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If I'm currently studying to specialize in Urology, for example, is it correct to say, I'm specializing in Urology, or does it imply that I already did my exams and specialized in Urology?

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Context, context, context . . . – Barrie England Dec 26 '12 at 10:19
I think that it would be morally acceptable as a chat-up line (and would not give a false impression) but not on a CV. – Edwin Ashworth Dec 26 '12 at 10:23
To make the point about context more pointed, WHERE are you studying? This may be case where different regionalisations of English will carry different meanings. – Fortiter Dec 26 '12 at 12:15
I would think the present continuous implies you are studying it. I don't hang around that many doctors, but I would imagine that "I'm currently specializing in Urology" would be said by somebody who was not yet a urologist, but working on becoming one, while "I specialize in Urology" would be used by people who are already urologists. – Peter Shor Dec 26 '12 at 13:28

If you've already taken your exams and are a specialist in urology, does that mean that you're a urologist (MD)? If so, then you should say "I'm a urologist".

If you're currently studying to specialize in urology, does that mean that you're a medical student who wants to become a urologist once you graduate from med school, or that you're an MD who's changing specialties from, say, orthopedics to urology? If so, then you should say either "I'm currently studying to specialize in urology" or "I'm studying to become a urologist" (or something similar).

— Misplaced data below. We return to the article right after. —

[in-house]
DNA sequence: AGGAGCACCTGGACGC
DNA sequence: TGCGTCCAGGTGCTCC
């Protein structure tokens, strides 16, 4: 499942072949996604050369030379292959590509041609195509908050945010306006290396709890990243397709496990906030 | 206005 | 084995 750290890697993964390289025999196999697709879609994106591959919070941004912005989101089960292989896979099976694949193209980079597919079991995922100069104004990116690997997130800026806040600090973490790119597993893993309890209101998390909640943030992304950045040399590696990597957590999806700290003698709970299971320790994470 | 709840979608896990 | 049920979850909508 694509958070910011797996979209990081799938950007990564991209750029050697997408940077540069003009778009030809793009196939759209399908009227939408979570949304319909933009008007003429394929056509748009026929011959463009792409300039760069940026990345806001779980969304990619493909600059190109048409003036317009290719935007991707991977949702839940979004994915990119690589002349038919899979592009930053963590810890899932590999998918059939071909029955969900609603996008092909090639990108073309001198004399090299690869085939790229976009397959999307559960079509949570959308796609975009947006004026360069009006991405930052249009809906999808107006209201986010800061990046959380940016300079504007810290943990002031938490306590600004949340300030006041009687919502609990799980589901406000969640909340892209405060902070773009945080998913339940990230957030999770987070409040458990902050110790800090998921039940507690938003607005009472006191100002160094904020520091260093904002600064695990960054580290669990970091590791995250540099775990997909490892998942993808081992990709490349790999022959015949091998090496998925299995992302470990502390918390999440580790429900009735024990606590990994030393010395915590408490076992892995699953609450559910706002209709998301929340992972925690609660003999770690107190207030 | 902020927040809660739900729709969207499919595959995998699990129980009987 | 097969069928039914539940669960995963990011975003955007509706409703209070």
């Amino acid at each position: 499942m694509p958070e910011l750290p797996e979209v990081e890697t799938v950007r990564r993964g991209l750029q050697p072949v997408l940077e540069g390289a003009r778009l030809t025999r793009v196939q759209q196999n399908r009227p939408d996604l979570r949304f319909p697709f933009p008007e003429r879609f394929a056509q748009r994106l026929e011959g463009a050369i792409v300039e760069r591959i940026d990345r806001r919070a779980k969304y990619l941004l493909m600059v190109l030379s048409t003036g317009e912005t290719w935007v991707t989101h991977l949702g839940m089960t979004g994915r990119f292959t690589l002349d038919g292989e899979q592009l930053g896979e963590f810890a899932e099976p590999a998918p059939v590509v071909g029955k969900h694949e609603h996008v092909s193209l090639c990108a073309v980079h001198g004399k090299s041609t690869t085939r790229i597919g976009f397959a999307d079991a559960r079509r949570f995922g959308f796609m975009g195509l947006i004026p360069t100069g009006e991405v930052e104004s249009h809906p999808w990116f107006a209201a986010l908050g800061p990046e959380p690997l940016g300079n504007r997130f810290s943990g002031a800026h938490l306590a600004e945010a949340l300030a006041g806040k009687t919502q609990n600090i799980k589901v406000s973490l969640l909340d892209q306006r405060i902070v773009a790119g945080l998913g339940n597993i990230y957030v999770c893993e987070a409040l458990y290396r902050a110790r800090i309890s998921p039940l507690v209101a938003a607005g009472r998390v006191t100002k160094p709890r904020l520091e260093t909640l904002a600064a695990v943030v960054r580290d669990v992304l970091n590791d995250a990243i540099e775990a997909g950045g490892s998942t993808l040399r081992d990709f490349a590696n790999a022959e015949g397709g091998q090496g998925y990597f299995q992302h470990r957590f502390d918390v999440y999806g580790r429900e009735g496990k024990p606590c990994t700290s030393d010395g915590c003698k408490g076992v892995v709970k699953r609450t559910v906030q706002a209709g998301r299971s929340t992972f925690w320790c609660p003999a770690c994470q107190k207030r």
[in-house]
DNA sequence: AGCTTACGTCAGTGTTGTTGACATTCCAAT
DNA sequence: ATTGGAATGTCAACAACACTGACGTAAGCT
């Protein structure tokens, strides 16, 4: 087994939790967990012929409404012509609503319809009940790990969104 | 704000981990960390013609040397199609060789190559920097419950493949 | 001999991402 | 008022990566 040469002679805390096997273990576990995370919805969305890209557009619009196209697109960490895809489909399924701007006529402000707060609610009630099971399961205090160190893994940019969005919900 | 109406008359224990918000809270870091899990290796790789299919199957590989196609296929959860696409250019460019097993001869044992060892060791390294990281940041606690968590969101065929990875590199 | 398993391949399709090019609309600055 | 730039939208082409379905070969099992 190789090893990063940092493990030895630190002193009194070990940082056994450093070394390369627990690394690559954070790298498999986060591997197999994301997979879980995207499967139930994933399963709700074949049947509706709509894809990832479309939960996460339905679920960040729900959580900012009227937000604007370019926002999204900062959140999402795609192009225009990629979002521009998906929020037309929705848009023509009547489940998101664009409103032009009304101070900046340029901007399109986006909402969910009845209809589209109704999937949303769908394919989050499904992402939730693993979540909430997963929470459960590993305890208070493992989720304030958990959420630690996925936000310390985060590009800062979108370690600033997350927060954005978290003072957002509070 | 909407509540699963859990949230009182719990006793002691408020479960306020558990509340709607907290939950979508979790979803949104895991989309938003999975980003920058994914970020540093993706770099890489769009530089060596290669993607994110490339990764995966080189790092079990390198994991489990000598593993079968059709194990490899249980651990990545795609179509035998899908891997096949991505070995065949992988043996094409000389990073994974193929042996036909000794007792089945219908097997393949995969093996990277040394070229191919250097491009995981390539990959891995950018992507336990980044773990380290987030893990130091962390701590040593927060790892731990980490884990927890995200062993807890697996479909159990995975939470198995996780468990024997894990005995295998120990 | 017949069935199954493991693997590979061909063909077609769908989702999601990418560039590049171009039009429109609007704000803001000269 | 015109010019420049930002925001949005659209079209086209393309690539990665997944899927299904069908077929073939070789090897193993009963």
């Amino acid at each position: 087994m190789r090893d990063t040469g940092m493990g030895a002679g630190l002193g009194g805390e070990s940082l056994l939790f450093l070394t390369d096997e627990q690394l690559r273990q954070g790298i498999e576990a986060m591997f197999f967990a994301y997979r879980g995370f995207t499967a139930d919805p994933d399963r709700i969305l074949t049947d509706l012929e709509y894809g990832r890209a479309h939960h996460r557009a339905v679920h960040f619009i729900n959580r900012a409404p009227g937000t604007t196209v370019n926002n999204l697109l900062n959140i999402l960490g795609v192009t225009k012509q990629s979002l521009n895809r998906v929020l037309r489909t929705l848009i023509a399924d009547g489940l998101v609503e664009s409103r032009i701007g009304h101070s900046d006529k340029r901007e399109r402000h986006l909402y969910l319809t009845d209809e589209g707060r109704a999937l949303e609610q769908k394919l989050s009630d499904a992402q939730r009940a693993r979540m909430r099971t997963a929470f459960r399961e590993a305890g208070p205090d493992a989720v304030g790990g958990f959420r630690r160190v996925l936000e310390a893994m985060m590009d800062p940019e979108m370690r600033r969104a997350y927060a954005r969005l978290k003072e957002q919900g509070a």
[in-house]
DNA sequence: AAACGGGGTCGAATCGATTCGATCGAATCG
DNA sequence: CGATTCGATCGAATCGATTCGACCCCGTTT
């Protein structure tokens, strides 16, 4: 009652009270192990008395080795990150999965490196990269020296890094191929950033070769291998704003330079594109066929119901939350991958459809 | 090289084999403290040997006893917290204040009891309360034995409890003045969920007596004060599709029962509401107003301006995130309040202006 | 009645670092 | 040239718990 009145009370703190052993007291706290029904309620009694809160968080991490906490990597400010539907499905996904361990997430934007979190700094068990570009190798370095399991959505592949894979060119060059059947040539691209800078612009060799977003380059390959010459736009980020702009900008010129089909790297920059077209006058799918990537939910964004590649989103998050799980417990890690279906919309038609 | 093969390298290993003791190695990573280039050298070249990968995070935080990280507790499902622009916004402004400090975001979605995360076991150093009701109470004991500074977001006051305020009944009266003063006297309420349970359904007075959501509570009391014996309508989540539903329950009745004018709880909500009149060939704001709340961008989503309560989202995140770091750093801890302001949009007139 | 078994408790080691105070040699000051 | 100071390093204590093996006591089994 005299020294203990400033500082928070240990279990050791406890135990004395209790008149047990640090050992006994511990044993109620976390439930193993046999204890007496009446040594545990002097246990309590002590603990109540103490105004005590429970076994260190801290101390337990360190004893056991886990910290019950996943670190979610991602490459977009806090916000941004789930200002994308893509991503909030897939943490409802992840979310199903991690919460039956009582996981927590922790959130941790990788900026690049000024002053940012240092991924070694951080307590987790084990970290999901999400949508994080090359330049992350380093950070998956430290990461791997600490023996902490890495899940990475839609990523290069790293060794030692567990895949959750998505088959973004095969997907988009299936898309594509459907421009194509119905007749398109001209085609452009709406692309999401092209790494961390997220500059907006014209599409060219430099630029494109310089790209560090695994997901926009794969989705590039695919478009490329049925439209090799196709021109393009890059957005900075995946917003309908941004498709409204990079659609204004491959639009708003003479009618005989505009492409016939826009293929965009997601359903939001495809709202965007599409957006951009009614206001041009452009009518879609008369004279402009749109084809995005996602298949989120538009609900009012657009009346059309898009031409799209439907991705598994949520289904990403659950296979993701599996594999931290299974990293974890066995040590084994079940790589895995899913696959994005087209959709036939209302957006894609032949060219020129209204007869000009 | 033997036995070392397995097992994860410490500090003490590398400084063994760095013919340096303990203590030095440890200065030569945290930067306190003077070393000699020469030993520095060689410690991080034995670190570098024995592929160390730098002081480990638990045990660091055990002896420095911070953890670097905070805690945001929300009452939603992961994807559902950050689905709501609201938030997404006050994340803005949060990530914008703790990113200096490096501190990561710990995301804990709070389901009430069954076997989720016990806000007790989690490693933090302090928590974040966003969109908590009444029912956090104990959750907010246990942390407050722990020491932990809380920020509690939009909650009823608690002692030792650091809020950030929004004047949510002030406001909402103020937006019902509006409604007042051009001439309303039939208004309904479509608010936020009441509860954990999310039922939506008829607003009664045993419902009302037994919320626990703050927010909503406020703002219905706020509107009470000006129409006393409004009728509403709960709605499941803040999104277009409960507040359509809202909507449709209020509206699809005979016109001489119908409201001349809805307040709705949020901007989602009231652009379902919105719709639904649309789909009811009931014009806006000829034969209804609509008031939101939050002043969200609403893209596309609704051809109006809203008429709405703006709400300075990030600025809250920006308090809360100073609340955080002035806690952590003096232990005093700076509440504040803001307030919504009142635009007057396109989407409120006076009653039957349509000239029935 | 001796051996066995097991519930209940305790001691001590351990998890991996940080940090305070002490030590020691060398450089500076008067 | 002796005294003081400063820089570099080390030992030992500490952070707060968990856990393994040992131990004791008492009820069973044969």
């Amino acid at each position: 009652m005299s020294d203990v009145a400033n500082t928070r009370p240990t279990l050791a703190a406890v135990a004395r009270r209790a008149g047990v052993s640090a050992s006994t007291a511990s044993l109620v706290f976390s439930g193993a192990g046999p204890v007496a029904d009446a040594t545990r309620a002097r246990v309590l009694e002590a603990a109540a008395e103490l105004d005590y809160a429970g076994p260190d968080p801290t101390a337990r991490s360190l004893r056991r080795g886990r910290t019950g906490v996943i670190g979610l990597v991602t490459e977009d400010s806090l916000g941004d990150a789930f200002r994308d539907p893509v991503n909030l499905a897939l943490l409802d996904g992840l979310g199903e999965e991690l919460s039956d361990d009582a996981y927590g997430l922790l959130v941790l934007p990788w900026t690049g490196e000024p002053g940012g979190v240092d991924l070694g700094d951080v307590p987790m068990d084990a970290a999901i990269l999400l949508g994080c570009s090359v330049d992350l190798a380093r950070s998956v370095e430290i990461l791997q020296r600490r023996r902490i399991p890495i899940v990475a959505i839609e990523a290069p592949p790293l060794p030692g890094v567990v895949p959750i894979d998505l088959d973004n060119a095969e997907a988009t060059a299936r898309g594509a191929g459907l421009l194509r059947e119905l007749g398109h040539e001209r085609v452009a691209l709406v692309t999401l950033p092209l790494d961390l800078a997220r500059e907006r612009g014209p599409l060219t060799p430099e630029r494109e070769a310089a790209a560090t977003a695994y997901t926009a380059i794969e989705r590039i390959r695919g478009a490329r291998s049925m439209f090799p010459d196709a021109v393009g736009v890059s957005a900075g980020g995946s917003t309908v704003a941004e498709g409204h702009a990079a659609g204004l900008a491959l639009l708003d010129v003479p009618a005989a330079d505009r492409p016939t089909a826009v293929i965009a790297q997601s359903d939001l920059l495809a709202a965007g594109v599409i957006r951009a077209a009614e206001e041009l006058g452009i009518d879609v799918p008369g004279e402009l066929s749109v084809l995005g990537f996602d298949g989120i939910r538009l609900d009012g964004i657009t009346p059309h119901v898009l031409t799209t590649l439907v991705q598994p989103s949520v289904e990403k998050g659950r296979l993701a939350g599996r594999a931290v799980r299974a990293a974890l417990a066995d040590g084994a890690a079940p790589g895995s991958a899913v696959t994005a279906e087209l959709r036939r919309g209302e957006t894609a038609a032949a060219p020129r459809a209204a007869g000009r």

The present progressive "I'm currently studying" means that you're studying urology now; "to specialize in urology" implies that you aren't yet a urologist.

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Let's say I'm a graduate from med school and currently studying to specialize in Urology, is it incorrect to say " I'm currently specializing in Urology" ? – Shadowy Nobody Dec 26 '12 at 10:35
No, it's not incorrect. So if you're an intern or a resident in urology, then you can say "I'm currently specializing in urology". When you become a board-certified urologist, you can say "I'm a urologist", but you can also say that you're a urologist if you're a resident in urology. – user21497 Dec 26 '12 at 11:06

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